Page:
What is LIFO Reserve?
The LIFO reserve is an accounting term that measures the difference between the cost of first in, first out (FIFO) and last in, first out (LIFO) for accounting purposes. The LIFO reserve is an account used to bridge the gap between FIFO and LIFO costs when a company uses the FIFO method to track its inventory but reports according to the LIFO method in the preparation of its financial statements. In periods of rising prices, constant increases in costs can create a credit balance in the LIFO reserve, which translates into lower inventory costs when reported on the balance sheet.
Almost all analysts examine the LIFO reserve of a publicly traded company. Often, earnings must be adjusted to account for changes in the LIFO reserve, such as adjusted EBITDA and certain types of adjusted earnings per share (EPS).
Understanding the LIFO reserve
The LIFO reserve is due to the fact that most companies use FIFO, or standard cost method, for internal use and the LIFO method for external reports, as is the case for the preparation of tax returns. This is advantageous in times of rising prices because it reduces the tax burden of a company when it declares to use the LIFO method.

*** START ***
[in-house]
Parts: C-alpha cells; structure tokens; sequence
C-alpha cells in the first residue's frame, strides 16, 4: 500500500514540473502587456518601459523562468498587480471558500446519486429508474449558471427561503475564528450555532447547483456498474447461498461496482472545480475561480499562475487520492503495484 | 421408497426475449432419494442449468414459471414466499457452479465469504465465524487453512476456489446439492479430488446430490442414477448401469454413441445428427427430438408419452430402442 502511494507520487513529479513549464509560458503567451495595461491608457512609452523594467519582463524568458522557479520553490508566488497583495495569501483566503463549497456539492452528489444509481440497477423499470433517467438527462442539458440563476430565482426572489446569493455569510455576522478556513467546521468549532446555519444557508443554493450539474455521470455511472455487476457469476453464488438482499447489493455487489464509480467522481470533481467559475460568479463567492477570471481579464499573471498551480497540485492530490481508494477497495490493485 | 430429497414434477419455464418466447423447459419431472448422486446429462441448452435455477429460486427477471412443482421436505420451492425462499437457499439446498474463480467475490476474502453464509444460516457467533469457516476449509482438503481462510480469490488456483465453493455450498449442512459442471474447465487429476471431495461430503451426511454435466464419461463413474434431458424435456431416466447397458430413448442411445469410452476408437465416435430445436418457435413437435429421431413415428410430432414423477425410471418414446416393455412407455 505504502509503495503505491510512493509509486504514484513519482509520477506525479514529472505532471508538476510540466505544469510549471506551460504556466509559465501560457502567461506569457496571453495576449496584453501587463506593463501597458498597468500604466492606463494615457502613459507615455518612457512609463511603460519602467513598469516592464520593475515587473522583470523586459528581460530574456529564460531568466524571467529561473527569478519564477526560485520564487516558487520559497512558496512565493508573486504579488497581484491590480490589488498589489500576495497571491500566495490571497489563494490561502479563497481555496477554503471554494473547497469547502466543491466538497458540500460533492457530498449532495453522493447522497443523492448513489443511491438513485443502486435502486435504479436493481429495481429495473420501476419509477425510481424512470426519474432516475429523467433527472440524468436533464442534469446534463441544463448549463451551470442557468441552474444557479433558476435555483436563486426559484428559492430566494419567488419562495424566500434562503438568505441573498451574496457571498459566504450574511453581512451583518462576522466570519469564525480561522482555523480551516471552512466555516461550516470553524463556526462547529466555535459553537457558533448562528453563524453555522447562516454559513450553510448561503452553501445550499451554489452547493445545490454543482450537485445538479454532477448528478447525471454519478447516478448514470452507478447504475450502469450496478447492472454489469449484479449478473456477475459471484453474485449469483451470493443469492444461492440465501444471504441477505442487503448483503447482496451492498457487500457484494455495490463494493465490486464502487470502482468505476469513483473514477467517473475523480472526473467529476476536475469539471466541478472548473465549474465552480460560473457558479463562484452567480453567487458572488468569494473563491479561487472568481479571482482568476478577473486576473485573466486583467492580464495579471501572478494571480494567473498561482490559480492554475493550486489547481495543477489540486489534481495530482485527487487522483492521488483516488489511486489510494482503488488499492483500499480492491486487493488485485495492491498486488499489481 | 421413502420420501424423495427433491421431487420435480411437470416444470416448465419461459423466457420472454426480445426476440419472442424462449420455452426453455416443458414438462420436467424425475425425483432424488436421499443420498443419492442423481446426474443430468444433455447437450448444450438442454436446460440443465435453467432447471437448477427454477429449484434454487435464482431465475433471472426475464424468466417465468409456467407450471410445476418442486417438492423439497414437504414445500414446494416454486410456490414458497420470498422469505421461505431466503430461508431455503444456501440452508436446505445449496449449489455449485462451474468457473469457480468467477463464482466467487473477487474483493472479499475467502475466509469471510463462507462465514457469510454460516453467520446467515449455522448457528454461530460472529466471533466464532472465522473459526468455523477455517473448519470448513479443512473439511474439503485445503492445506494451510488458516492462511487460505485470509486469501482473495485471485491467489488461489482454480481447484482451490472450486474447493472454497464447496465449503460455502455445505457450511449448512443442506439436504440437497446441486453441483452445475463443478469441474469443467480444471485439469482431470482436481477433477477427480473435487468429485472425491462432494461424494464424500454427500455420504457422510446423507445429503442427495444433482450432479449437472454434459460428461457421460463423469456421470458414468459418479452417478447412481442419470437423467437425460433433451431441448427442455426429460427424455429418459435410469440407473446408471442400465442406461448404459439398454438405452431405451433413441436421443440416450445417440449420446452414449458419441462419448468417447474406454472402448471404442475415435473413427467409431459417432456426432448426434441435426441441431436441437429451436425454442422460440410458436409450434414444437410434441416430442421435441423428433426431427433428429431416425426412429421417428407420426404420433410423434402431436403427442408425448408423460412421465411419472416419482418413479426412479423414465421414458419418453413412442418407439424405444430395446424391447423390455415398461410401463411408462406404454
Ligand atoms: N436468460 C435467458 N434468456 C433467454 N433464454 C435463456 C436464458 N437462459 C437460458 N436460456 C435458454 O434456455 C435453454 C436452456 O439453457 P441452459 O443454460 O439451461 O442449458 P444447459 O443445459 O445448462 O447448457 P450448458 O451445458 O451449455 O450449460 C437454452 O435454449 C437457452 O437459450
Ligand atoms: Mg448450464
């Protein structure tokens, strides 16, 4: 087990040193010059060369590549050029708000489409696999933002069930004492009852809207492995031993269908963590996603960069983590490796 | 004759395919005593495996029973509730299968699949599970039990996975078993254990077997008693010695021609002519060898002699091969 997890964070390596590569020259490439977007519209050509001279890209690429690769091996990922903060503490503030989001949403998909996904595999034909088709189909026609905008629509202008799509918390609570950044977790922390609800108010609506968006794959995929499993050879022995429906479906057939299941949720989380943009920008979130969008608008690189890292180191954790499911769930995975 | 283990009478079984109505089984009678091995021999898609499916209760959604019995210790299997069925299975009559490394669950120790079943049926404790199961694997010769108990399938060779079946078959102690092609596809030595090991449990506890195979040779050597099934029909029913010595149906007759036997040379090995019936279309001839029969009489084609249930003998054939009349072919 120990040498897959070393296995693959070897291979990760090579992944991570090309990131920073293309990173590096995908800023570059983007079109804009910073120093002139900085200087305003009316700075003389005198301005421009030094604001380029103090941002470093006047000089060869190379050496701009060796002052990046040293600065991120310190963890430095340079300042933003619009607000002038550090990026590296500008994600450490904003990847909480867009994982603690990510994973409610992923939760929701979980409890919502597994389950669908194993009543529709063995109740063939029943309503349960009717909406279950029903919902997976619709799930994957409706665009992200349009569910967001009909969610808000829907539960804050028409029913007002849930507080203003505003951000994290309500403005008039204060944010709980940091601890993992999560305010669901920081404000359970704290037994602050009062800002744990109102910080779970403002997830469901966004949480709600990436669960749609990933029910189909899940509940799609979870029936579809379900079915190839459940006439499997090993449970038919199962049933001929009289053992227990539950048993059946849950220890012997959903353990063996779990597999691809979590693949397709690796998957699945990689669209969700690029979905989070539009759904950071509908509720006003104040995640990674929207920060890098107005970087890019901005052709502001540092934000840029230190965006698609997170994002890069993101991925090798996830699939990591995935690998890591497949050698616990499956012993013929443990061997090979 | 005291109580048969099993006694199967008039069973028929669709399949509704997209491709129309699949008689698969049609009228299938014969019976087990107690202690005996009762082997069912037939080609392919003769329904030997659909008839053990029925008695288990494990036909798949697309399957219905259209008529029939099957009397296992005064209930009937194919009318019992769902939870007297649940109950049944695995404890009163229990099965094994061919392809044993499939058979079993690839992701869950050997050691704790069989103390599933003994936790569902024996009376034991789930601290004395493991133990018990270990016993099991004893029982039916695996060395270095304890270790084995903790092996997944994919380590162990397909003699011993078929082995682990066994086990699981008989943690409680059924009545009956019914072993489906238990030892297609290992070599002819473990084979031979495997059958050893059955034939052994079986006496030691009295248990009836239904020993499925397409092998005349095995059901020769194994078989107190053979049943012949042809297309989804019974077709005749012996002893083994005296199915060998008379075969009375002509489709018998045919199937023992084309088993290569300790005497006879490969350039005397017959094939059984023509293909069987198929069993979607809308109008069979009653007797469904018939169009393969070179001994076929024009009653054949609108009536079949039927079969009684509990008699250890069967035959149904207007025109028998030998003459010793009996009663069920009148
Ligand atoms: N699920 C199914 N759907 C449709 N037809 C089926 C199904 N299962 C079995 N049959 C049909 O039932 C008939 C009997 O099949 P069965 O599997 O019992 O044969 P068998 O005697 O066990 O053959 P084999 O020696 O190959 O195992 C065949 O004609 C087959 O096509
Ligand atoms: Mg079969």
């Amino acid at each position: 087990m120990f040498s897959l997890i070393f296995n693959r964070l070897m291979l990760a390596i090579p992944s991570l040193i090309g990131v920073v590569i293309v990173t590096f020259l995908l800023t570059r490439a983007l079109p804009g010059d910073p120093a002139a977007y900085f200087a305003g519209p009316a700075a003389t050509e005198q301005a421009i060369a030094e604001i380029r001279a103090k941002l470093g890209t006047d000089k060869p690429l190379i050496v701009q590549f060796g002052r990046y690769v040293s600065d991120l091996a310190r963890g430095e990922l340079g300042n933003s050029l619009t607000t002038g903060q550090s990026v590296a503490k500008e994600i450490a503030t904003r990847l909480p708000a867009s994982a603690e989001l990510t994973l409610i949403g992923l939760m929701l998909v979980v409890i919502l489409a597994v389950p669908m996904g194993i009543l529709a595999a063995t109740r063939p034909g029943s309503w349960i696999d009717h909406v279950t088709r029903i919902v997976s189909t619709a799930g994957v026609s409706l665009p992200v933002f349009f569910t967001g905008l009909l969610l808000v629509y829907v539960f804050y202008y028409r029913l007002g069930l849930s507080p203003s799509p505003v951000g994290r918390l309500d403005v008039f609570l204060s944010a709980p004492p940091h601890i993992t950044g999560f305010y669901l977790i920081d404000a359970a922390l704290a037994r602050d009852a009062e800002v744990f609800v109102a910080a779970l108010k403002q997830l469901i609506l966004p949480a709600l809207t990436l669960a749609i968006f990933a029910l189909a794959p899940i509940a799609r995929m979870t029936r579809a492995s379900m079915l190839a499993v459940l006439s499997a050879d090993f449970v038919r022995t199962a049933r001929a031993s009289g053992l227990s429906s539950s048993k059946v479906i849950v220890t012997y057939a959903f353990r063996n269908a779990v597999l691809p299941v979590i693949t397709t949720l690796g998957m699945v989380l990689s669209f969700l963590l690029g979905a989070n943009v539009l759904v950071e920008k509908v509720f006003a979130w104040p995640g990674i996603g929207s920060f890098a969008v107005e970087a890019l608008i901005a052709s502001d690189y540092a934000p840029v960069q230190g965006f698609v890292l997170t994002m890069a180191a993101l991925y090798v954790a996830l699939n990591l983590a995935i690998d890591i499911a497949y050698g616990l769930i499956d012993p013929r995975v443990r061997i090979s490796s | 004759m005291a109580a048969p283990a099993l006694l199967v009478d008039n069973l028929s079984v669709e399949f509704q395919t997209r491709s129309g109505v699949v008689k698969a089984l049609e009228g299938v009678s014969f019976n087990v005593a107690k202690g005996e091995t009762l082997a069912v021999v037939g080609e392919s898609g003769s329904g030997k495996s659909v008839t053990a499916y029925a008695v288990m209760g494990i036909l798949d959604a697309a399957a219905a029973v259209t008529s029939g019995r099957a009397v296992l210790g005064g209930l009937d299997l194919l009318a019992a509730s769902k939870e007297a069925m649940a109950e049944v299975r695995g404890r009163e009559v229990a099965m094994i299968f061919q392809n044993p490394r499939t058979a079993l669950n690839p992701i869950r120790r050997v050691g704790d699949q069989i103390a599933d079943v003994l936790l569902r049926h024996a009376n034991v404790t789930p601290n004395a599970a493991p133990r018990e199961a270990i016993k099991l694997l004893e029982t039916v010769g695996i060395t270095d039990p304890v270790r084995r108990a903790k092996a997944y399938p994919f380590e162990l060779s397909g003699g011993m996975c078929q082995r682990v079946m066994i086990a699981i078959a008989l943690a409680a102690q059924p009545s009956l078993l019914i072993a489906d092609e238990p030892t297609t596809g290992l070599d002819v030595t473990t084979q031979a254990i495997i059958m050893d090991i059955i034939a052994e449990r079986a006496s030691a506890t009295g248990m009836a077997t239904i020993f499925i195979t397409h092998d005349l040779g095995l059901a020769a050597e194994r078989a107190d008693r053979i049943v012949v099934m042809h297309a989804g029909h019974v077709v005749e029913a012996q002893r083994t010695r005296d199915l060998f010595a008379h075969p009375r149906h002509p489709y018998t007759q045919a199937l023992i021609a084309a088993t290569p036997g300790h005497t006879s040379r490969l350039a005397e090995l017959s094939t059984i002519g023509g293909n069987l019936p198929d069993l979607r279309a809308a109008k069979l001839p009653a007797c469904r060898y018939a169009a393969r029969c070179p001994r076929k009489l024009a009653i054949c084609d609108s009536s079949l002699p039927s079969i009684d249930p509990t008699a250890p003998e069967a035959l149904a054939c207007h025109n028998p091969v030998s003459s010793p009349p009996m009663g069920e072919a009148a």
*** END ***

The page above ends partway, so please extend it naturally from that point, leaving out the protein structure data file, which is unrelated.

For example, when you use the LIFO method for inventory accounting when prices are rising, the cost of declared inventory is higher than the FIFO method, which increases a company’s cost of goods sold (COGS) and lowers pre-tax profits. Then, for internal purposes – as in the case of investor reporting – the same company can use the FIFO method of inventory accounting, which yields lower costs and higher margins.
LIFO reserve calculation
When preparing the company’s financial statements for the LIFO method, the difference in inventory costs between LIFO and FIFO is the LIFO reserve. Consequently, the LIFO reserve of a company = (FIFO inventory) – (LIFO inventory). The LIFO reserve is generally monitored so that companies using different accounting methods can be compared with precision.
In order to ensure accuracy, a LIFO reserve is calculated when the LIFO method is adopted. Year-over-year changes in the LIFO reserve balance can also give an approximate representation of the inflation for that year, assuming that the type of stock has not changed. Account professionals discouraged the use of the word “reserve”, encouraging accountants to use other terms like “revaluation at LIFO”, “excess FIFO over cost of LIFO” and “LIFO allowance”.